Isaac Pic

TMT Construction – Mauna Kea Controversy Bulldozes the Law

The Thirty-Meter Telescope decision –

Whatever views anyone may have on astronomy or Hawaiian culture on the Big Island, everyone should understand the importance of the Thirty-Meter Telescope legal decision and its application of Hawai‘i state law.  While the recent decision by the Hawai‘i Supreme Court affirming the state conservation land use permit for the Thirty-Meter Telescope on Mauna Kea made big headlines, very few noticed a small but important moment of legal drama that occurred during the several weeks afterward. Tmt Protest

When the Mauna Kea protectors moved for reconsideration of the Court’s decision, Earthjustice, on behalf of Hawaiian cultural practitioner group Kua‘āina Ulu ‘Auamo, and Collette Machado and Dan Ahuna (the Chair and Vice-Chair of the Office of Hawaiian Affairs), filed a supporting “amicus curiae” (friend of the court) brief, urging the Court to correct critical mistakes in its majority opinion that undercut established legal protections of environmental and Native Hawaiian rights.

The Court’s opinion inserted two footnotes that dropped legal bombshells:

  • First, suggesting that Native Hawaiians must bear the burden to prove their rights, exactly opposite to settled precedent that developers and agencies bear the burden to justify any harm to Native Hawaiian rights; and second,
  • endorsing a false and offensive distinction between “contemporary” (read: fake) and “traditional” (read: real) Hawaiian practices.

The opinion further included language suggesting that agencies could limit their analysis of impacts to just the specific project footprint, while disregarding broader harms.  Finally, the opinion offered a cursory analysis of the public trust doctrine, a bedrock constitutional principle that protects all natural resources for present and future generations.   Instead of following the precedent in the landmark Waiāhole case, the Court majority applied its own diluted interpretation suggesting, for example, that community benefit payments could fulfill the public trust.

Earthjustice was not previously involved in the Mauna Kea case, but we were convinced that something needed to be done to mitigate the worst damage from this ruling. Joining Earthjustice in the brief as co-counsel were former Hawai‘i Supreme Court Justice Robert Klein, who authored several seminal opinions on Native Hawaiian rights, including the Kohanaiki “PASH” case, and Professor Melody MacKenzie, lead author of the Native Hawaiian Law Treatise.

On the deadline for the Court’s response, the justices issued a run of orders specifying changes to its opinions.

The majority deleted the two problematic footnotes.  It also added a footnote clarifying that the agency analysis of impacts is not limited to the project footprint.  While this may seem like much ado about some footnotes, legal practitioners appreciate that when the Court issues its decision, the cement is basically poured, and the Court does not make changes unless a real mistake needs to be corrected. The language the Court deleted would have plagued the law of environmental and Native Hawaiian rights for years, and we were fortunate to have dodged those bullets.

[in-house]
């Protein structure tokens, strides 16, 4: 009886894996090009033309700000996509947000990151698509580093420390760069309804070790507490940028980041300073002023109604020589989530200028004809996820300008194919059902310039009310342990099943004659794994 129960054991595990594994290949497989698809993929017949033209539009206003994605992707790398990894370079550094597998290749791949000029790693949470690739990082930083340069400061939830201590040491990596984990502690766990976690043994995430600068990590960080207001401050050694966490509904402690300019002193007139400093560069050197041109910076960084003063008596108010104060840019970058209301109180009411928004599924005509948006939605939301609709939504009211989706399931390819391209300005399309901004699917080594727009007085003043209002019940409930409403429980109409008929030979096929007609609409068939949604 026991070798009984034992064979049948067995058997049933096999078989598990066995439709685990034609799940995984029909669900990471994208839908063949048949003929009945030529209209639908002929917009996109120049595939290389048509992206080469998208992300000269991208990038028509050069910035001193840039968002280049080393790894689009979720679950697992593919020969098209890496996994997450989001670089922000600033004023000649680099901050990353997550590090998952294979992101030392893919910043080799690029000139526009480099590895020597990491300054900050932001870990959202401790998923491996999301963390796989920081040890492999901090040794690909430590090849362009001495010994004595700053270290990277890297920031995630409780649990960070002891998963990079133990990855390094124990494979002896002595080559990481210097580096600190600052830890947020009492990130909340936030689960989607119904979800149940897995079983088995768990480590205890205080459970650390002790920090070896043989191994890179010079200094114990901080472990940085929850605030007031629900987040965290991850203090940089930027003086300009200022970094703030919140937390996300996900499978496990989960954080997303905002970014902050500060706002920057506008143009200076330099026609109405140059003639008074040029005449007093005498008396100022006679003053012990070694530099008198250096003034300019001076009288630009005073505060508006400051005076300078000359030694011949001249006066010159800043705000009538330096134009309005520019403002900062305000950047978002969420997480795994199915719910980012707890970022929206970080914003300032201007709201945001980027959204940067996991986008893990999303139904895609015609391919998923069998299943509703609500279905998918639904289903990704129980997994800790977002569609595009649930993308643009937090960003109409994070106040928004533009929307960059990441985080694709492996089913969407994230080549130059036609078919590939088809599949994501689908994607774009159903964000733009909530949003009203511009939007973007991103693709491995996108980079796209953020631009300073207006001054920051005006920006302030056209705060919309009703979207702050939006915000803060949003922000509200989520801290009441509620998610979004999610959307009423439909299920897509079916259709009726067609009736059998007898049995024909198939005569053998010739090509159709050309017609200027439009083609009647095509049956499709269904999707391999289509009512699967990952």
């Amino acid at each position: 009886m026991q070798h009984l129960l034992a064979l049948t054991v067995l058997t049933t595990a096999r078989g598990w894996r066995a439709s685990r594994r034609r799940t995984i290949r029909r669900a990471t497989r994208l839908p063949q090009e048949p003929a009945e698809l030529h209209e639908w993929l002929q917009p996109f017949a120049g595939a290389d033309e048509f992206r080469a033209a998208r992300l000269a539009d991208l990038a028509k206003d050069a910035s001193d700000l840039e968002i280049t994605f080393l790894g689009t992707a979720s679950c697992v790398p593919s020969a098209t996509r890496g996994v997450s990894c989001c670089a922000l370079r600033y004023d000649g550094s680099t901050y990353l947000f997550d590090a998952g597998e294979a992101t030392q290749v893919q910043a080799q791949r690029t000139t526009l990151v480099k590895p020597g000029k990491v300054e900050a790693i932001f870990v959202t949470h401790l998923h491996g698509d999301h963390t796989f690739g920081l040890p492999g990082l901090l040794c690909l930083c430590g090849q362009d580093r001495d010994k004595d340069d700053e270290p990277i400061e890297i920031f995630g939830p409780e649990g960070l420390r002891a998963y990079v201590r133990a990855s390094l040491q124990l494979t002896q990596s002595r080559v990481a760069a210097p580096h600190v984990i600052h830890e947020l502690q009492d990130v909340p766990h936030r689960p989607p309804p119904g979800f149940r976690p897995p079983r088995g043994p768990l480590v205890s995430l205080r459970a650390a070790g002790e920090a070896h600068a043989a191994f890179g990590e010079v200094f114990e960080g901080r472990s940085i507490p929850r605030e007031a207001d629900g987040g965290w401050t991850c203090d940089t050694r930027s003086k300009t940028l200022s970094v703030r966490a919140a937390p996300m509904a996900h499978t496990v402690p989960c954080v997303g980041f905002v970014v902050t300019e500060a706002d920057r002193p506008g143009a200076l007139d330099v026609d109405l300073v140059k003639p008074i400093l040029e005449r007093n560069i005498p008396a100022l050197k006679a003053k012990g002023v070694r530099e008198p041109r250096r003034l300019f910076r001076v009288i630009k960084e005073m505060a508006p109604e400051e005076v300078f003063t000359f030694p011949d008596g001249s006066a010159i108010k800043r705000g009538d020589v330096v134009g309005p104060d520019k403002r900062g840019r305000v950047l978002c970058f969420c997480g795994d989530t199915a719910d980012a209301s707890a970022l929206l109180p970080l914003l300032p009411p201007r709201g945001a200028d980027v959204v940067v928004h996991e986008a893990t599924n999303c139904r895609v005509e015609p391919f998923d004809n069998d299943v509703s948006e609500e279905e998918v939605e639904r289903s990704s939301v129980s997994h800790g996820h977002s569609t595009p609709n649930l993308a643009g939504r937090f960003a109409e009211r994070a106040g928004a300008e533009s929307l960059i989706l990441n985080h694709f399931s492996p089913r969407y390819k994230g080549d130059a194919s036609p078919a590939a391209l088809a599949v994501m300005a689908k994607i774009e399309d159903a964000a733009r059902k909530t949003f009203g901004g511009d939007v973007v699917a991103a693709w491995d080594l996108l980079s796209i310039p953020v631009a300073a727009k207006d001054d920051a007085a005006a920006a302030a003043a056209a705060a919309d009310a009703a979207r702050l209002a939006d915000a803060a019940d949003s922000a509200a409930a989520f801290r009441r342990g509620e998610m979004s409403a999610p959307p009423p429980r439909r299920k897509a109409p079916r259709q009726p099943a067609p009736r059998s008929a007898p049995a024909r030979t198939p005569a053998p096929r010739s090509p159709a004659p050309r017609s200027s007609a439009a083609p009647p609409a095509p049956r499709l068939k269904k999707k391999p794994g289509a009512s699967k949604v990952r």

Fundamental problems with the Court’s ruling remain

For example, the Court majority did not change its flawed analysis of the public trust.  Based on this and other laws, the Court, at minimum, should have sent the case back to the state land board to correct basic legal errors, but the Court instead undermined the law.  Those problems are left for another battle, another day.

The book on this particular legal episode of the TMT controversy is now closed.  But as an esteemed Native Hawaiian professor said at a recent demonstration, “This is just the beginning.”

Again, whatever opinion one may have on the TMT controversy, everyone should contemplate the timeless saying by the famous legal scholar Felix Cohen, analogizing the treatment of Native peoples under the law to the miner’s canary, which “marks the shift of fresh air to poison gas in our political atmosphere; and . . . reflects the rise and fall of our democratic faith.”

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Hawai`i Legislative and PUC Reforms Needed to Correct Power Plant Pollution, Climate & Community Impacts

The controversy surrounding the proposed Hu Honua biomass-to-electricity power plant in Pepeekeo and at the former site of Hilo Coast’s coal-fired electricity power plant could result in new laws linking power plants to their environmental, climate, and social consequences.

The first issue to be decided is which law should be changed?

Dirty Power Plant EmissionsThere are two ways of determining what should trigger an environmental review in the establishment of a new or fundamental changes to an exiting power generation facility.  One is bottom-up, by specifically identifying project types. The second is top down, to include everything and then remove project types that have small impacts. Hawai`i uses a mix of the two types and applies them sometimes in odd ways.   In addition, the application of laws is not always equitable.

The environmental review process, HRS 343, is required for any project that uses “state or county lands or the use of state or county funds,” or is in the conservation district, shoreline management area, or Waikiki. By contrast, a helipad only triggers an environmental review if the helicopter flies over specific types of land. A wastewater treatment unit requires an environmental review if serves 50 small houses but not 49 mansions.